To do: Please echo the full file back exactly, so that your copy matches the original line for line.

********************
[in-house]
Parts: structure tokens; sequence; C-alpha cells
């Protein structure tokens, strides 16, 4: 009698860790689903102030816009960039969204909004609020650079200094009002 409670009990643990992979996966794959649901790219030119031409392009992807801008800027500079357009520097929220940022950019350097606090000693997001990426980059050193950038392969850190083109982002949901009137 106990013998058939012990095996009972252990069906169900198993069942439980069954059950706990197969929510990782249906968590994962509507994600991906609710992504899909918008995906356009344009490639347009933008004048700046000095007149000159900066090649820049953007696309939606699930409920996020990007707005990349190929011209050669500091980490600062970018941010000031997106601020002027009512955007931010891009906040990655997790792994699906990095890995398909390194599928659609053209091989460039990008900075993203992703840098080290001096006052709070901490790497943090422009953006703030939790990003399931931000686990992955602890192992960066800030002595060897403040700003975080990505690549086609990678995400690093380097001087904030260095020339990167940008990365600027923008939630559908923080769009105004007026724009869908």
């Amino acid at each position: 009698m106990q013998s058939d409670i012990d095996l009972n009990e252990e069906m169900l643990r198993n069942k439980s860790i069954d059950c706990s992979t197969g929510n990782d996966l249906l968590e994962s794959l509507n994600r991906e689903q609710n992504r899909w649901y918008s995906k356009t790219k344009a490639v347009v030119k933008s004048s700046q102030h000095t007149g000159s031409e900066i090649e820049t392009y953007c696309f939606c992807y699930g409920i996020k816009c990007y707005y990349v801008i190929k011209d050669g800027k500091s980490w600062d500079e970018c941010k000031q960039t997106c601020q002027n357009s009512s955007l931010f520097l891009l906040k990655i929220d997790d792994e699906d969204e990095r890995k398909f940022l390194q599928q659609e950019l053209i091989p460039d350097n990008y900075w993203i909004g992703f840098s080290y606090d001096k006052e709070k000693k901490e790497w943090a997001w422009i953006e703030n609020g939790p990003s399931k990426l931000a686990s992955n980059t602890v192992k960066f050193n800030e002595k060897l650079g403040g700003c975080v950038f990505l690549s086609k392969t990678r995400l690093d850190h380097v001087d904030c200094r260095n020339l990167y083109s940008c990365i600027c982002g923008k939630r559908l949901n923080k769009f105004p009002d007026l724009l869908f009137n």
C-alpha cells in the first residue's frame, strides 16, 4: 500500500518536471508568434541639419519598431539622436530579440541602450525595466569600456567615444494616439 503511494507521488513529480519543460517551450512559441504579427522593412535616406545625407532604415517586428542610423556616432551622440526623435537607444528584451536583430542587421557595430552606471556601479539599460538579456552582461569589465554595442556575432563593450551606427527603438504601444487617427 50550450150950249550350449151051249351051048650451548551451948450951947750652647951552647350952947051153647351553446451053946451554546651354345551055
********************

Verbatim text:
[in-house]
Parts: structure tokens; sequence; C-alpha cells
């Protein structure tokens, strides 16, 4: 009698860790689903102030816009960039969204909004609020650079200094009002 409670009990643990992979996966794959649901790219030119031409392009992807801008800027500079357009520097929220940022950019350097606090000693997001990426980059050193950038392969850190083109982002949901009137 106990013998058939012990095996009972252990069906169900198993069942439980069954059950706990197969929510990782249906968590994962509507994600991906609710992504899909918008995906356009344009490639347009933008004048700046000095007149000159900066090649820049953007696309939606699930409920996020990007707005990349190929011209050669500091980490600062970018941010000031997106601020002027009512955007931010891009906040990655997790792994699906990095890995398909390194599928659609053209091989460039990008900075993203992703840098080290001096006052709070901490790497943090422009953006703030939790990003399931931000686990992955602890192992960066800030002595060897403040700003975080990505690549086609990678995400690093380097001087904030260095020339990167940008990365600027923008939630559908923080769009105004007026724009869908």
């Amino acid at each position: 009698m106990q013998s058939d409670i012990d095996l009972n009990e252990e069906m169900l643990r198993n069942k439980s860790i069954d059950c706990s992979t197969g929510n990782d996966l249906l968590e994962s794959l509507n994600r991906e689903q609710n992504r899909w649901y918008s995906k356009t790219k344009a490639v347009v030119k933008s004048s700046q102030h000095t007149g000159s031409e900066i090649e820049t392009y953007c696309f939606c992807y699930g409920i996020k816009c990007y707005y990349v801008i190929k011209d050669g800027k500091s980490w600062d500079e970018c941010k000031q960039t997106c601020q002027n357009s009512s955007l931010f520097l891009l906040k990655i929220d997790d792994e699906d969204e990095r890995k398909f940022l390194q599928q659609e950019l053209i091989p460039d350097n990008y900075w993203i909004g992703f840098s080290y606090d001096k006052e709070k000693k901490e790497w943090a997001w422009i953006e703030n609020g939790p990003s399931k990426l931000a686990s992955n980059t602890v192992k960066f050193n800030e002595k060897l650079g403040g700003c975080v950038f990505l690549s086609k392969t990678r995400l690093d850190h380097v001087d904030c200094r260095n020339l990167y083109s940008c990365i600027c982002g923008k939630r559908l949901n923080k769009f105004p009002d007026l724009l869908f009137n």
C-alpha cells in the first residue's frame, strides 16, 4: 500500500518536471508568434541639419519598431539622436530579440541602450525595466569600456567615444494616439 503511494507521488513529480519543460517551450512559441504579427522593412535616406545625407532604415517586428542610423556616432551622440526623435537607444528584451536583430542587421557595430552606471556601479539599460538579456552582461569589465554595442556575432563593450551606427527603438504601444487617427 50550450150950249550350449151051249351051048650451548551451948450951947750652647951552647350952947051153647351553446451053946451554546651354345551055